“Businesses lose a lot of money in wages and downtime due to paying employees to refuel their fleets,” says Jake.
“Fuel Drop can come in after hours and refuel entire fleets, enabling businesses to always be ready.
“The whole process is website and app based - users can enter all their vehicles, plant and equipment into their account and can then book Fuel Drop, which is available seven days per week.
“It’s surprising how much longer it takes an employee being paid by the hour to refuel a vehicle.”
Jake got the idea for the company from knowing how his wife struggled to get to the service station with their newborn baby and small child.
“Lots of parents play Russian roulette with their fuel gauges - not knowing if they’ve got enough to get home with the kids rather than go to the servo.”
Jakes says many other Territorians, including the elderly and disabled, dislike or are unable to fill up and are happy to pay someone to do it for them.
“Refueling is a monotonous chore - nobody likes it.”
The business market, including company vehicles, plant and car hire firms, may prove to be far more profitable.
Jake even sees potential with police vehicles and ambulances.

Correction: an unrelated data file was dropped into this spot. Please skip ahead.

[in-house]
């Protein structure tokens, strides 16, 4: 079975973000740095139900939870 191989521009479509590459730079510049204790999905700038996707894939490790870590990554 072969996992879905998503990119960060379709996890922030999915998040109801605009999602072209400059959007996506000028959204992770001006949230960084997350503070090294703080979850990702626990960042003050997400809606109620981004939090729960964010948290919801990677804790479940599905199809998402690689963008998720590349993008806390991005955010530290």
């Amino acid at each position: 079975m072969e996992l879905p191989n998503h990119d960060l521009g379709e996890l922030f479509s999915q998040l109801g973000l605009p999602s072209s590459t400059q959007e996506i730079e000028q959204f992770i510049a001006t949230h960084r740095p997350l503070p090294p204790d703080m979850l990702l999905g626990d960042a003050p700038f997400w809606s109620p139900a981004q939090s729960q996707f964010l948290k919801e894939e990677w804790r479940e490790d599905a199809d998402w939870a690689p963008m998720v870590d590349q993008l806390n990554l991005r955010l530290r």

“Did you know that paramedics fill up their own ambulances? Surely they’ve got better things to do.”
Fuel Drop has been working with the Northern Territory Government’s Department of Trade, Business and Innovation.
“They’ve been good in providing advice on things such as intellectual property and explaining what grants might be available if I need them.”
Government Small Business Champion Graeme Kevern has given sound advice on how to develop the business.
If you are a Territory business, or an Aboriginal enterprise or a not‑for‑profit, a small business champion can assist you with support, networking, contacts, information, tools and resources.
For more information and to get in touch, go to the Northern Territory Government website.
Last updated: 24 September 2019